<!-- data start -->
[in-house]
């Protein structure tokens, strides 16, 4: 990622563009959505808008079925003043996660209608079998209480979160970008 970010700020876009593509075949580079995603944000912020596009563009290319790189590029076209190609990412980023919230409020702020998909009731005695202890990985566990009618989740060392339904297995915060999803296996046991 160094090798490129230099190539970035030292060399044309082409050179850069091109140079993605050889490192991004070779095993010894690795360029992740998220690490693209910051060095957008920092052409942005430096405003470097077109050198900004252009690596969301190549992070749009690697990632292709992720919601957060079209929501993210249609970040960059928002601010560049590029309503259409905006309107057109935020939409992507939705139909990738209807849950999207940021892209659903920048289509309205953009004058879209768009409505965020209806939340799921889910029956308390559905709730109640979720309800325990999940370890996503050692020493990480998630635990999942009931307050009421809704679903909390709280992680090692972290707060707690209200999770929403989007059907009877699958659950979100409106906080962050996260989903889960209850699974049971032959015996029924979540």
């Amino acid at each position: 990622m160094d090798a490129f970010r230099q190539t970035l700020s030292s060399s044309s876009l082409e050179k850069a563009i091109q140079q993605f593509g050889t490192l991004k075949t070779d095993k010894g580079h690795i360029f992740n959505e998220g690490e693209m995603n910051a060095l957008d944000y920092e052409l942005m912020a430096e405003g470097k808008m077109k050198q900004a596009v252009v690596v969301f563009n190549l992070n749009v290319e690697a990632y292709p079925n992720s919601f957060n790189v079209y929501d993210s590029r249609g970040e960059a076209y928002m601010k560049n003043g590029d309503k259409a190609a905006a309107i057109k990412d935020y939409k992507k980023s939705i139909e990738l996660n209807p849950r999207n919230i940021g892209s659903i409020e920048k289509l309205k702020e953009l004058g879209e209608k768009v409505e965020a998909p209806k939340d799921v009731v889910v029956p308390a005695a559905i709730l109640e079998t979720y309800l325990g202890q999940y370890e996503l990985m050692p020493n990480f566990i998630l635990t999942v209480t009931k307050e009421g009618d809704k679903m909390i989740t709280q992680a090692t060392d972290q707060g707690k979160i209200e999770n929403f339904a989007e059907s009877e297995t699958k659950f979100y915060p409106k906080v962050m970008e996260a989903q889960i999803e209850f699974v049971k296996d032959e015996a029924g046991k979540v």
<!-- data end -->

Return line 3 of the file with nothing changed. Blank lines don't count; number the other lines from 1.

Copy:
């Amino acid at each position: 990622m160094d090798a490129f970010r230099q190539t970035l700020s030292s060399s044309s876009l082409e050179k850069a563009i091109q140079q993605f593509g050889t490192l991004k075949t070779d095993k010894g580079h690795i360029f992740n959505e998220g690490e693209m995603n910051a060095l957008d944000y920092e052409l942005m912020a430096e405003g470097k808008m077109k050198q900004a596009v252009v690596v969301f563009n190549l992070n749009v290319e690697a990632y292709p079925n992720s919601f957060n790189v079209y929501d993210s590029r249609g970040e960059a076209y928002m601010k560049n003043g590029d309503k259409a190609a905006a309107i057109k990412d935020y939409k992507k980023s939705i139909e990738l996660n209807p849950r999207n919230i940021g892209s659903i409020e920048k289509l309205k702020e953009l004058g879209e209608k768009v409505e965020a998909p209806k939340d799921v009731v889910v029956p308390a005695a559905i709730l109640e079998t979720y309800l325990g202890q999940y370890e996503l990985m050692p020493n990480f566990i998630l635990t999942v209480t009931k307050e009421g009618d809704k679903m909390i989740t709280q992680a090692t060392d972290q707060g707690k979160i209200e999770n929403f339904a989007e059907s009877e297995t699958k659950f979100y915060p409106k906080v962050m970008e996260a989903q889960i999803e209850f699974v049971k296996d032959e015996a029924g046991k979540v």